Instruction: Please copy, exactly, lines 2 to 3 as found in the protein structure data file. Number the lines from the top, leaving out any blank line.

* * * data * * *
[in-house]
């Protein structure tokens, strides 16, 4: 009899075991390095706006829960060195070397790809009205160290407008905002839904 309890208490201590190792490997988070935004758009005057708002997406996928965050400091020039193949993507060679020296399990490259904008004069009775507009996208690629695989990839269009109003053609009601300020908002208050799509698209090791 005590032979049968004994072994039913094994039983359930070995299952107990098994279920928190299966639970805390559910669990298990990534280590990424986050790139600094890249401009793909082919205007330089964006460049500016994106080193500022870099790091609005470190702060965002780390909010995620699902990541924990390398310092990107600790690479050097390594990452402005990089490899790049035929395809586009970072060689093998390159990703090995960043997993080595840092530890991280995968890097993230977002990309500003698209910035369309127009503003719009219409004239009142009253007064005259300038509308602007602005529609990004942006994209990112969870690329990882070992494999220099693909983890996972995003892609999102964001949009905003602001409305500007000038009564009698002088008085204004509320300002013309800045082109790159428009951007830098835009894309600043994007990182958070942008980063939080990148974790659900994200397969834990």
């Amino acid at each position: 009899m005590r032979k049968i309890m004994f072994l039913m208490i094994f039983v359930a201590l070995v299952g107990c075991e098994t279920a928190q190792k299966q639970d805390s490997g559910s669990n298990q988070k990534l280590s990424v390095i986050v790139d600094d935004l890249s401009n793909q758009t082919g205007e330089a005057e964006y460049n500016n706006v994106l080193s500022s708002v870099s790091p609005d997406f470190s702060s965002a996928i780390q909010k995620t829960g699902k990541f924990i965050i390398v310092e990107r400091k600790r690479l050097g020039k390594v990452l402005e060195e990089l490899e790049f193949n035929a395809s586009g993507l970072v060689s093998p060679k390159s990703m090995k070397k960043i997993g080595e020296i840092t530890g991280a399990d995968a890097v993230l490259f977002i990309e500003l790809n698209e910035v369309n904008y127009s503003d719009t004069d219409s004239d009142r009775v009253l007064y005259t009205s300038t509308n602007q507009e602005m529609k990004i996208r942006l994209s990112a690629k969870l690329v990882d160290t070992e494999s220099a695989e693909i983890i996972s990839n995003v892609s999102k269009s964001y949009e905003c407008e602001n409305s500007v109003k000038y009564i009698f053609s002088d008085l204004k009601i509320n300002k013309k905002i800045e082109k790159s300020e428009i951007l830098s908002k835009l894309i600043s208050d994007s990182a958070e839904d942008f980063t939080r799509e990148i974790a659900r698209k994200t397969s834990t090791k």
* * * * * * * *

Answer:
């Protein structure tokens, strides 16, 4: 009899075991390095706006829960060195070397790809009205160290407008905002839904 309890208490201590190792490997988070935004758009005057708002997406996928965050400091020039193949993507060679020296399990490259904008004069009775507009996208690629695989990839269009109003053609009601300020908002208050799509698209090791 005590032979049968004994072994039913094994039983359930070995299952107990098994279920928190299966639970805390559910669990298990990534280590990424986050790139600094890249401009793909082919205007330089964006460049500016994106080193500022870099790091609005470190702060965002780390909010995620699902990541924990390398310092990107600790690479050097390594990452402005990089490899790049035929395809586009970072060689093998390159990703090995960043997993080595840092530890991280995968890097993230977002990309500003698209910035369309127009503003719009219409004239009142009253007064005259300038509308602007602005529609990004942006994209990112969870690329990882070992494999220099693909983890996972995003892609999102964001949009905003602001409305500007000038009564009698002088008085204004509320300002013309800045082109790159428009951007830098835009894309600043994007990182958070942008980063939080990148974790659900994200397969834990």
């Amino acid at each position: 009899m005590r032979k049968i309890m004994f072994l039913m208490i094994f039983v359930a201590l070995v299952g107990c075991e098994t279920a928190q190792k299966q639970d805390s490997g559910s669990n298990q988070k990534l280590s990424v390095i986050v790139d600094d935004l890249s401009n793909q758009t082919g205007e330089a005057e964006y460049n500016n706006v994106l080193s500022s708002v870099s790091p609005d997406f470190s702060s965002a996928i780390q909010k995620t829960g699902k990541f924990i965050i390398v310092e990107r400091k600790r690479l050097g020039k390594v990452l402005e060195e990089l490899e790049f193949n035929a395809s586009g993507l970072v060689s093998p060679k390159s990703m090995k070397k960043i997993g080595e020296i840092t530890g991280a399990d995968a890097v993230l490259f977002i990309e500003l790809n698209e910035v369309n904008y127009s503003d719009t004069d219409s004239d009142r009775v009253l007064y005259t009205s300038t509308n602007q507009e602005m529609k990004i996208r942006l994209s990112a690629k969870l690329v990882d160290t070992e494999s220099a695989e693909i983890i996972s990839n995003v892609s999102k269009s964001y949009e905003c407008e602001n409305s500007v109003k000038y009564i009698f053609s002088d008085l204004k009601i509320n300002k013309k905002i800045e082109k790159s300020e428009i951007l830098s908002k835009l894309i600043s208050d994007s990182a958070e839904d942008f980063t939080r799509e990148i974790a659900r698209k994200t397969s834990t090791k």